The molecular targets for antineoplastic mechanisms include many pathways such as cell cycle arrest, apoptosis, necrosis, and angiogenesis inhibition (Jafari et al., 2014; Ko and Auyeung, 2013). Angiogenesis plays an essential role in increasing vasculature and blood supply needed for the growth, progression, and metastasis of tumors. Recent studies have shown that many isolated natural compounds exhibited antiangiogenic activity as a potential target for cancer treatments especially for solid tumors (Al Abd et al., 2017). It is well established that chronic inflammation is a risk factor for cancer development which is indicated by overexpression of inflammatory mediators such as cytokines, NF-κB, cyclooxygenase (COX), and vascular endothelial growth factor (VEGF) associated with various cancers development such as pancreatic, prostate, cervical, breast, lung, and colon cancers (Wong, 2019). Despite the fact that angiogenesis is regulated by multiple complex proangiogenic factors, the VEGF is a vital mediator of tumor angiogenesis in which its expression increases associated with tumor prognosis (Abhinand et al., 2020). Moreover, the expression of cyclooxygenase 2 (COX-2) by the tumor cells, particularly endothelial cells, was found to stimulate angiogenesis through the formation of prostaglandin E2 and interleukin-6 induction (Fosslien, 2000; Leahy et al., 2002). Recent studies suggest that COX-2 inhibitors could lead to a reduction of tumorigenesis by suppression of angiogenesis through the downregulation of VEGF production and other proangiogenic factors produced by tumor cells (Liu et al., 2000; Toomey et al., 2009).

The genus Rhododendron belongs to the family Ericaceae which comprises more than 1,000 species, which are widely distributed all over the world (Popescu and Kopp, 2013). Rhododendron plants have been used in ancient traditional Chinese, Ayurvedic, European, and North American folk medicine (Popescu and Kopp, 2013). It possesses massive biological effects as anti-inflammatory, analgesic (Verma et al., 2010), antibacterial (Chhetri et al., 2008; Silici et al., 2010), antifungal (Jin et al., 1999), antiprotozoal (Tasdemir et al., 2005), antiviral (Zheng, 1989), antioxidant (Silici et al., 2010; Takahashi et al., 2001), and cytotoxic activities (Rateb et al., 2014). Furthermore, they have inhibitor activities on tyrosinase enzyme (Ahmad et al., 2004; Ullah et al., 2007) and acetylcholine esterase enzyme (Orhan et al., 2004). These biological activities have been owed mainly to the phenolic and flavonoid contents of different Rhododendron spp. (Popescu and Kopp, 2013; Verma et al., 2010). Furthermore, the majority of isolated compounds have been previously evaluated for COX-1, COX-2, and vascular endothelial growth factor receptor (VEGFR) inhibitory activity (Adhikari et al., 2006; Bahamonde et al., 2013; Löhr et al., 2015; Noreen et al., 1998, Popescu and Kopp, 2013; Riaz et al., 2018; Roleira et al., 2015; Sung et al., 2012; Valero et al., 2020; Wang et al., 2019; Zhang et al., 2020). Herein, our study is focused on the isolation and identification of phenolic and flavonoid constituents of Rhododendron yunnanense Franch. flowers and investigation of the anti-inflammatory (COX-2) and antiangiogenic effects (VEGF) through in silico molecular docking to identify the affinity and interactions mode of isolated compounds toward the targeted receptors.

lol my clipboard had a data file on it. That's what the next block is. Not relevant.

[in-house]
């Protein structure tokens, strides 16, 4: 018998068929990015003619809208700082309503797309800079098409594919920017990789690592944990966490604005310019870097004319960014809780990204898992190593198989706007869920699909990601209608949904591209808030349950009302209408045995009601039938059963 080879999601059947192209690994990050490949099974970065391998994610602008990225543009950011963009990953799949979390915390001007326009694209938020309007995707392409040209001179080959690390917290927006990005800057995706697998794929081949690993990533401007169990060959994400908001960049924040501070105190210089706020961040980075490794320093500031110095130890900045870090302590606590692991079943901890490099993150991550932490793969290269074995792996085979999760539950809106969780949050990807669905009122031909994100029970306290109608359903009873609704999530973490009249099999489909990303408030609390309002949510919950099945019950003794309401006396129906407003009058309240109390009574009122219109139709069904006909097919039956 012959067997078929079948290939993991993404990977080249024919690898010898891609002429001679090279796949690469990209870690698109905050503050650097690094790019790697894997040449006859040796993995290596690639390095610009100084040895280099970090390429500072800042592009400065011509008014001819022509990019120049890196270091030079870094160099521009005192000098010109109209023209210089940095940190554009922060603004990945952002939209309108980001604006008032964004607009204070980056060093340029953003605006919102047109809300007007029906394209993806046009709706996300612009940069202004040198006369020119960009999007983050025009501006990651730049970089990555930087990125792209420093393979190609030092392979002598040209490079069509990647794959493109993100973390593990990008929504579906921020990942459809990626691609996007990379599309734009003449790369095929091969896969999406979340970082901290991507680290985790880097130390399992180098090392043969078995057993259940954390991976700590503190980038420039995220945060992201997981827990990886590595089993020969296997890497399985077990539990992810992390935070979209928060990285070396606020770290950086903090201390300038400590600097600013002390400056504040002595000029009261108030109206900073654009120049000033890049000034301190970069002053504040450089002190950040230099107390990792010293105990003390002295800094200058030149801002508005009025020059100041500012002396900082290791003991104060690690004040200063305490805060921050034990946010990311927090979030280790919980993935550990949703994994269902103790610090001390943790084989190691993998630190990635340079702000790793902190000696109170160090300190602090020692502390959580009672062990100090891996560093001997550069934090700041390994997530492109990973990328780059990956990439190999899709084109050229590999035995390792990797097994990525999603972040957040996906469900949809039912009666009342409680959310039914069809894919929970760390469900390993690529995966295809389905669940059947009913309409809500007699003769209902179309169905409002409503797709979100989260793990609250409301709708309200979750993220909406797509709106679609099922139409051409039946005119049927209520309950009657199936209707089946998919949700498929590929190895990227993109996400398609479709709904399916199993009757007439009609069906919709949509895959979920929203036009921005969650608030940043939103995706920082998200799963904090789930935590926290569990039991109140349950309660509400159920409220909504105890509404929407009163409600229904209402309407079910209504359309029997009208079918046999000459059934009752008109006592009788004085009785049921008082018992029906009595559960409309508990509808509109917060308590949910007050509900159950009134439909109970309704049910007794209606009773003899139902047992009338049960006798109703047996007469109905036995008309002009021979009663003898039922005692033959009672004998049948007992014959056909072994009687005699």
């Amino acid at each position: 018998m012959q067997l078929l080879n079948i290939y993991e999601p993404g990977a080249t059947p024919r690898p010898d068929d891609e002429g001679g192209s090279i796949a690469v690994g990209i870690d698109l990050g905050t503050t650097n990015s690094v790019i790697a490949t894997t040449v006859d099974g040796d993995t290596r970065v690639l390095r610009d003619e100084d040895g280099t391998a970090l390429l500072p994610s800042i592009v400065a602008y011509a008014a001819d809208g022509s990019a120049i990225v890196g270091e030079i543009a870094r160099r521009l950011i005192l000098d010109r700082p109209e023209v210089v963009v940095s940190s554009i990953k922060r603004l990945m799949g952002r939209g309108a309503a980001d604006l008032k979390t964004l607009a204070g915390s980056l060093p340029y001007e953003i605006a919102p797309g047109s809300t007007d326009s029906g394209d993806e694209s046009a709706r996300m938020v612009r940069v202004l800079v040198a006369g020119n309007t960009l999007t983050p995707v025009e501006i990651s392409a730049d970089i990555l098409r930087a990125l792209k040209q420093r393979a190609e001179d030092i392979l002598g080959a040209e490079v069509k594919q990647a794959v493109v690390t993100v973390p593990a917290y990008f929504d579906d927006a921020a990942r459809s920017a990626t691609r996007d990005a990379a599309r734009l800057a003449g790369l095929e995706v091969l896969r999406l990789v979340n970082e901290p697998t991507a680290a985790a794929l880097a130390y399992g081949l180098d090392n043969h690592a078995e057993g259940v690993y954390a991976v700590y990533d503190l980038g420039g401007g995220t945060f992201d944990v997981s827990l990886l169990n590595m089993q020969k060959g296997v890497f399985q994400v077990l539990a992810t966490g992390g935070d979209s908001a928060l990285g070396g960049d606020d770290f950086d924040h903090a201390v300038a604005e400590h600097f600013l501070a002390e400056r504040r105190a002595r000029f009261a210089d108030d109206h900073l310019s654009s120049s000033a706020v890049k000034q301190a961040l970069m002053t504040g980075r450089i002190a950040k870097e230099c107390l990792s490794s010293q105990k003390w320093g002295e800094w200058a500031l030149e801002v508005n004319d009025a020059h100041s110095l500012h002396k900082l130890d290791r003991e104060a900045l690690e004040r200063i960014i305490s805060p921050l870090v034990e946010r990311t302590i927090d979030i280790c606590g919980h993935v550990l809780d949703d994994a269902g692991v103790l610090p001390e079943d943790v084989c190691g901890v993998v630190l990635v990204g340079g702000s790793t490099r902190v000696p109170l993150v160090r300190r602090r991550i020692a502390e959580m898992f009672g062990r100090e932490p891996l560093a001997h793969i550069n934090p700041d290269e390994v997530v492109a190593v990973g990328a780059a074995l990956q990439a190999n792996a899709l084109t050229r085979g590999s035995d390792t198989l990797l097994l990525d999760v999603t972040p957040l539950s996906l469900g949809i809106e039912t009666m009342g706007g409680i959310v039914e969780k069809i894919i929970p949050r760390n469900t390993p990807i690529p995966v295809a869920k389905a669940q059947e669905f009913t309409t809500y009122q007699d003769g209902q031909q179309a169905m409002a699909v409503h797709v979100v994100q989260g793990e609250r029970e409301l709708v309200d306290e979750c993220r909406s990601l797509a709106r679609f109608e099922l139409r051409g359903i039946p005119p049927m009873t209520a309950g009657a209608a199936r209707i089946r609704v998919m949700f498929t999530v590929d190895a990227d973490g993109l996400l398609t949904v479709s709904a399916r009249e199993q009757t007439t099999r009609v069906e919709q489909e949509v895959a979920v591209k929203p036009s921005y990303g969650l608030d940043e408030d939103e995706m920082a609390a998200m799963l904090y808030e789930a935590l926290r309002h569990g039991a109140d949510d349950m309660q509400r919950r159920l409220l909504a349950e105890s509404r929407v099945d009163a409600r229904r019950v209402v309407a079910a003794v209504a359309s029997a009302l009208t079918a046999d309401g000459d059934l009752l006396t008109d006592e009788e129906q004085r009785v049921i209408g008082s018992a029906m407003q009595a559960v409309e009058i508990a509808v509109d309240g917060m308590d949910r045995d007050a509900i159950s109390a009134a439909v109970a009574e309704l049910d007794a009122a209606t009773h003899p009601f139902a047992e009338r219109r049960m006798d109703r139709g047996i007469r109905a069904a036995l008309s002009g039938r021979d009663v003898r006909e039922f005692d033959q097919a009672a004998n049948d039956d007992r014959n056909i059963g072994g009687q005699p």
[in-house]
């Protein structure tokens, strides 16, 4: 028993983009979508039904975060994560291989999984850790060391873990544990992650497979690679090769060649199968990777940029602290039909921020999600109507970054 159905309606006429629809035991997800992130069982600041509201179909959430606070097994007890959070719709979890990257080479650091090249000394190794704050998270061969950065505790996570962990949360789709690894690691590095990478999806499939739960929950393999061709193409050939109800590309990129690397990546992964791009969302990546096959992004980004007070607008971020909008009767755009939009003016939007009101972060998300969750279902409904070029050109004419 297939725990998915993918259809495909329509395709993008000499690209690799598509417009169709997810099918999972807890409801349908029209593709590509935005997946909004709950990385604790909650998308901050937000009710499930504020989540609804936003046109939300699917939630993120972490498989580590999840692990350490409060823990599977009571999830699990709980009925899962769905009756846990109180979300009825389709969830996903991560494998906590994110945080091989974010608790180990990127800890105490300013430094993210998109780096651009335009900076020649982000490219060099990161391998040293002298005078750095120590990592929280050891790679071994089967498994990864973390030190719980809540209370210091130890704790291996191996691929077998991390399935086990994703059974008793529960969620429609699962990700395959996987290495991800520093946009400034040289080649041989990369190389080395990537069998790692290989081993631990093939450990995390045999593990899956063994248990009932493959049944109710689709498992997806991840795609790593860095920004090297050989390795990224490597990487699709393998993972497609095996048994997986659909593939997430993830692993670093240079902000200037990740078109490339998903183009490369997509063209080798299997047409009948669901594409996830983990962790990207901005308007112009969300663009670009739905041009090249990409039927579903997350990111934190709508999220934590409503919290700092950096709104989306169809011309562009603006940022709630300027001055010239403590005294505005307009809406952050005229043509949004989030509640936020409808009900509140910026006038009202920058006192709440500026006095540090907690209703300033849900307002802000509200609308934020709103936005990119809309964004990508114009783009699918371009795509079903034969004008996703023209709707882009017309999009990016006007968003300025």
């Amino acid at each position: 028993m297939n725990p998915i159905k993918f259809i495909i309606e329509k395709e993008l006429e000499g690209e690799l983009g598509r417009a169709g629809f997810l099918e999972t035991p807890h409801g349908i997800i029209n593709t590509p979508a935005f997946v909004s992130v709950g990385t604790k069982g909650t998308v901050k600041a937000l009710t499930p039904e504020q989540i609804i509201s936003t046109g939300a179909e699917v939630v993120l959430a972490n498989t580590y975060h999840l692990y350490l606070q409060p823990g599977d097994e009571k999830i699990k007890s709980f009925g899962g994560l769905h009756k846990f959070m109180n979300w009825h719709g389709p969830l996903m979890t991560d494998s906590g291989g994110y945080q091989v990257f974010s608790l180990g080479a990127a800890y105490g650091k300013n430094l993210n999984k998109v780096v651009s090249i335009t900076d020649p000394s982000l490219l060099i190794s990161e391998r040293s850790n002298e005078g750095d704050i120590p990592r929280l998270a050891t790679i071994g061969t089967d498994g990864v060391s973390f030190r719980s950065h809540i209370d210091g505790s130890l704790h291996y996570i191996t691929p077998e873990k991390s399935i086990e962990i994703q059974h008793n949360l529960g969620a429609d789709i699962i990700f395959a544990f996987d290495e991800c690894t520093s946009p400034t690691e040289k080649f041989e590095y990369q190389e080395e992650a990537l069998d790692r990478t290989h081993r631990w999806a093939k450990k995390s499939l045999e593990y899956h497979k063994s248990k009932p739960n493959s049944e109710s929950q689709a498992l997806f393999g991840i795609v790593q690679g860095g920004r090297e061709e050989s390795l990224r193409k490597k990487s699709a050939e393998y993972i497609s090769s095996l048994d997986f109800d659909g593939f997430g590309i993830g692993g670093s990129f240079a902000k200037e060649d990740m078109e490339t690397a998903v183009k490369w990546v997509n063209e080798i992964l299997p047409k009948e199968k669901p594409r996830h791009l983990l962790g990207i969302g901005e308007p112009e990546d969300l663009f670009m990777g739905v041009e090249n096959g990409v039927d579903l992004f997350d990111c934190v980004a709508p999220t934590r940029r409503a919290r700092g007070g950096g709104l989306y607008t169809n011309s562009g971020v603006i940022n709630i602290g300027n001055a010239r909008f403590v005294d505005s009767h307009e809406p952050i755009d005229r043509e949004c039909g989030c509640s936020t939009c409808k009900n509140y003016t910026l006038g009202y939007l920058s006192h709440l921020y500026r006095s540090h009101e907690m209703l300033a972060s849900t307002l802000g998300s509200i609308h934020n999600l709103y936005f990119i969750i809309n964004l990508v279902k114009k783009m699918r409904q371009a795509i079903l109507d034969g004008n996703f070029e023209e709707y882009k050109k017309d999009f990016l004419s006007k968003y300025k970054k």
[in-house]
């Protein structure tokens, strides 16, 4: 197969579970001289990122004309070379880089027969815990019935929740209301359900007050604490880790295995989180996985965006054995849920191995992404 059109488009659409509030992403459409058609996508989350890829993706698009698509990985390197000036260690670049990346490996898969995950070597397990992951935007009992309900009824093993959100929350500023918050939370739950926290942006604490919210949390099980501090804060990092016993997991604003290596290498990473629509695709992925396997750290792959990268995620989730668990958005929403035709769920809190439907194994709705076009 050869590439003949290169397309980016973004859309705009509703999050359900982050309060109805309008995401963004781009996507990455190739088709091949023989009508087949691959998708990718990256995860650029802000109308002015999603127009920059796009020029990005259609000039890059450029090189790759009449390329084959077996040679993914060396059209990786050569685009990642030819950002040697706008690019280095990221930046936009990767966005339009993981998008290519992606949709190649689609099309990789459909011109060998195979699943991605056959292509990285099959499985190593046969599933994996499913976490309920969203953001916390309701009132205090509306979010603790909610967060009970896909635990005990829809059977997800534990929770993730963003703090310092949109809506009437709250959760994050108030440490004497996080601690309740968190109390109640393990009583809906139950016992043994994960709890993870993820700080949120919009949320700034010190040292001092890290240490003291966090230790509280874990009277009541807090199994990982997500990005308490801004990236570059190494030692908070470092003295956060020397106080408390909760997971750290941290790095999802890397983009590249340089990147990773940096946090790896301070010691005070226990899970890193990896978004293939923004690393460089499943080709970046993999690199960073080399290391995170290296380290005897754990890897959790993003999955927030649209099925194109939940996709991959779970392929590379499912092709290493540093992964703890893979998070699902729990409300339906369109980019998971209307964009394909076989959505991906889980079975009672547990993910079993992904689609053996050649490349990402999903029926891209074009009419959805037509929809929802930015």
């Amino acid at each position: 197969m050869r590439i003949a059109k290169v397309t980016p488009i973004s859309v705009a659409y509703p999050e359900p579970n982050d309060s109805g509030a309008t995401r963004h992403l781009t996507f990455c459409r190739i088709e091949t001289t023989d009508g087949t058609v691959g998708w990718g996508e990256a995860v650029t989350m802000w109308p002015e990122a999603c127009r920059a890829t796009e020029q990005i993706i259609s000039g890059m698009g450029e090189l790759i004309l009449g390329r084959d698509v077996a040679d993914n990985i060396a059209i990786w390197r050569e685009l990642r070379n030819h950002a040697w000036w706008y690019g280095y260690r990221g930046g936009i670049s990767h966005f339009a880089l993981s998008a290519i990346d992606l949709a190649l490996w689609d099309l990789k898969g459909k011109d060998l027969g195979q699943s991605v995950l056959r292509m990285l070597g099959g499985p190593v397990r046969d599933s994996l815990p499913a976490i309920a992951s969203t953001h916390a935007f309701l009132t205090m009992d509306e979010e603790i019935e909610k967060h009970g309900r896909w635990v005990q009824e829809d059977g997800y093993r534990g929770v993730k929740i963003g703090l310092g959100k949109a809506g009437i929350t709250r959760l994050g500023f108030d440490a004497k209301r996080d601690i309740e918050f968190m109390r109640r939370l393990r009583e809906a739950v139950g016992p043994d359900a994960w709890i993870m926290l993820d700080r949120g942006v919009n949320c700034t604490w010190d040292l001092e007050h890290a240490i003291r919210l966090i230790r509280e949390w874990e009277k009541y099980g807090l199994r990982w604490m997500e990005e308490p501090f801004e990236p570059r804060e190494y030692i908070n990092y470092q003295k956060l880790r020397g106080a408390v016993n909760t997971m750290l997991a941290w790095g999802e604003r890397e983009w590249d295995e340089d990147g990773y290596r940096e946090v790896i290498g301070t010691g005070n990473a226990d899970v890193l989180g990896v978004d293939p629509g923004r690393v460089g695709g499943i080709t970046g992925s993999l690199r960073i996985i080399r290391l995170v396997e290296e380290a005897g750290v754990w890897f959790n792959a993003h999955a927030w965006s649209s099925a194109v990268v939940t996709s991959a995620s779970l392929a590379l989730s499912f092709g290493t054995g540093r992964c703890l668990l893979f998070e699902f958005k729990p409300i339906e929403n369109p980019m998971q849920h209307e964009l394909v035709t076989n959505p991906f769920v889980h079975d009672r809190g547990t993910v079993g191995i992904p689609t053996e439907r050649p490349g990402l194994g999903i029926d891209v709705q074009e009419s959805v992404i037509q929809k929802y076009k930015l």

MATERIAL AND METHODS

General experimental procedures

1H and 13C nuclear magnetic resonance (NMR) spectra were recorded at 25°C with a Varian Inova 600 MHz NMR spectrometer. High-pressure liquid chromatography (HPLC) was carried out on Agilent 1260 Infinity preparative HPLC system with an Agilent Eclipse XDB-C18 column (5 m, 10 × 250 mm, Agilent Technologies, USA) monitored using an Agilent photodiode array detector. Detection was carried out at 220, 254, 280, 350, and 400 nm. All chemical reagents were purchased from Sigma-Aldrich and used without further purification. Medium-pressure liquid chromatography (MPLC) separations were carried out on Biotage system using Biotage reversed-phase and normal-phase silica prepacked columns. Detection was carried out at 220 and 280 nm. TLC was carried out on precoated TLC plates with silica gel 60 F254 (layer thickness 0.2 mm, Merck, Darmstadt, Germany).